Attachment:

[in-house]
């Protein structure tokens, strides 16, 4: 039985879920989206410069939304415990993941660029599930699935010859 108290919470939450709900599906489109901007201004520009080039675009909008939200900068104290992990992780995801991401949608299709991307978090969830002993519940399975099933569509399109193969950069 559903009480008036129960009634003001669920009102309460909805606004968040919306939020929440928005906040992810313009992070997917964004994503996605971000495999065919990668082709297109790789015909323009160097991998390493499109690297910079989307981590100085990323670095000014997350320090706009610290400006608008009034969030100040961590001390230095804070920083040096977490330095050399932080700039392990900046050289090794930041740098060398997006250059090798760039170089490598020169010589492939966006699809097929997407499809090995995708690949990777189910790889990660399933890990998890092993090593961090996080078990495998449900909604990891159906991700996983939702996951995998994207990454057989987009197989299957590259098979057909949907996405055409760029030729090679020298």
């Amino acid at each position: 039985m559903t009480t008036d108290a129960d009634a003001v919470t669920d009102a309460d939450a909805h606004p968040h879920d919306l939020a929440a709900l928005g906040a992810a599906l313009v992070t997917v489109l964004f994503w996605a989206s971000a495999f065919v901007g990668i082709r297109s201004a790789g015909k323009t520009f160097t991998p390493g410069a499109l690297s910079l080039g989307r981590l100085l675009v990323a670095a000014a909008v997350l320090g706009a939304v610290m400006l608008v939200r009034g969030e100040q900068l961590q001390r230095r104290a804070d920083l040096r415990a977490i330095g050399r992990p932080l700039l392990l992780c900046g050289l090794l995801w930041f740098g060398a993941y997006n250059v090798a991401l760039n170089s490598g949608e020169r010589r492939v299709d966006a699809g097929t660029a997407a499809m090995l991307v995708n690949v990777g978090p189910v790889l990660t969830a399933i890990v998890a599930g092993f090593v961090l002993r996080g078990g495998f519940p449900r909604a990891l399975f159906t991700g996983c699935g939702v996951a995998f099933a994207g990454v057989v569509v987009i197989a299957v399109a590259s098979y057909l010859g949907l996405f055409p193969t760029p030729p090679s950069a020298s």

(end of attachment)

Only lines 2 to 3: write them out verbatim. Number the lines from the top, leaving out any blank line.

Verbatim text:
């Protein structure tokens, strides 16, 4: 039985879920989206410069939304415990993941660029599930699935010859 108290919470939450709900599906489109901007201004520009080039675009909008939200900068104290992990992780995801991401949608299709991307978090969830002993519940399975099933569509399109193969950069 559903009480008036129960009634003001669920009102309460909805606004968040919306939020929440928005906040992810313009992070997917964004994503996605971000495999065919990668082709297109790789015909323009160097991998390493499109690297910079989307981590100085990323670095000014997350320090706009610290400006608008009034969030100040961590001390230095804070920083040096977490330095050399932080700039392990900046050289090794930041740098060398997006250059090798760039170089490598020169010589492939966006699809097929997407499809090995995708690949990777189910790889990660399933890990998890092993090593961090996080078990495998449900909604990891159906991700996983939702996951995998994207990454057989987009197989299957590259098979057909949907996405055409760029030729090679020298």
């Amino acid at each position: 039985m559903t009480t008036d108290a129960d009634a003001v919470t669920d009102a309460d939450a909805h606004p968040h879920d919306l939020a929440a709900l928005g906040a992810a599906l313009v992070t997917v489109l964004f994503w996605a989206s971000a495999f065919v901007g990668i082709r297109s201004a790789g015909k323009t520009f160097t991998p390493g410069a499109l690297s910079l080039g989307r981590l100085l675009v990323a670095a000014a909008v997350l320090g706009a939304v610290m400006l608008v939200r009034g969030e100040q900068l961590q001390r230095r104290a804070d920083l040096r415990a977490i330095g050399r992990p932080l700039l392990l992780c900046g050289l090794l995801w930041f740098g060398a993941y997006n250059v090798a991401l760039n170089s490598g949608e020169r010589r492939v299709d966006a699809g097929t660029a997407a499809m090995l991307v995708n690949v990777g978090p189910v790889l990660t969830a399933i890990v998890a599930g092993f090593v961090l002993r996080g078990g495998f519940p449900r909604a990891l399975f159906t991700g996983c699935g939702v996951a995998f099933a994207g990454v057989v569509v987009i197989a299957v399109a590259s098979y057909l010859g949907l996405f055409p193969t760029p030729p090679s950069a020298s």